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dhyāna-pāramitā (P. jhānapāramī; T. bsam gtan kyi pha rol tu phyin pa བསམ་གཏན་ཀྱི་ཕ་རོལ་ཏུ་ཕྱིན་པ་; C. jinglü boluomiduo), aka "perfection of concentration" or "perfection of meditative absorption," is one the "perfections" (paramitas) that is cultivated on the bodhisattva path within the Sanskrit tradition.

This paramita is identified as:

One Teacher, Many Traditions states:

The perfection of meditative stability involves developing concentration through the nine stages of sustained attention... While bodhisattvas renounce the pursuit of sense pleasures to develop the eight meditative absorptions, these are not their main interest. Their ultimate aim is to use their concentration to develop the insight focused on emptiness and then use that to cut the root of saṃsāra and eliminate the two obscurations.[1]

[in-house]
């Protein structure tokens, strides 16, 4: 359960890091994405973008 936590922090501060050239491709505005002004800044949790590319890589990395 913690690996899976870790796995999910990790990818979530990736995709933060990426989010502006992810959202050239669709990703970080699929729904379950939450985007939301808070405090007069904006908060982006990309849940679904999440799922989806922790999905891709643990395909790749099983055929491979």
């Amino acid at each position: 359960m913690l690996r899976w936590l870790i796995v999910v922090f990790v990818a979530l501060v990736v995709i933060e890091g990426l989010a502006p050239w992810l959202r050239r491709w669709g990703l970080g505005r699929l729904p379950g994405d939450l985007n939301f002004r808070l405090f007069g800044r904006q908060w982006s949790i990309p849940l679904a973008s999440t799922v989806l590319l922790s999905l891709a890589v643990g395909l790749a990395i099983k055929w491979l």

Practical Ethics states:

“The practices of meditative stability and wisdom encompass serenity (samatha) and insight (vipassana), which are the main causes of attaining liberation. Serenity is the ability to stay on the meditation object one-pointedly for as long as we wish, free of excitement and laxity. Wisdom gained by insight knows the ultimate nature of reality. At the moment, we may intellectually understand emptiness — we may know the reasons phenomena lack inherent existence or be able to explain emptiness to others. However, this does not mean we have realized emptiness. One reason for this is poor concentration that prevents us from entering meditative equipoise on emptiness. Our concentration is interrupted by excitement and laxity that move our mindfulness off the object. Once we are able to concentrate properly, this will help us to realize emptiness directly, which in turn will bring about liberation. In this way, meditative stability and wisdom lead to liberation.[2]


  1. Dalai Lama & Thubten Chodron 2014, s.v. Chapter 13, section "Perfection of Wisdom".
  2. Jampa Tegchok 2017, s.v. Chapter 11.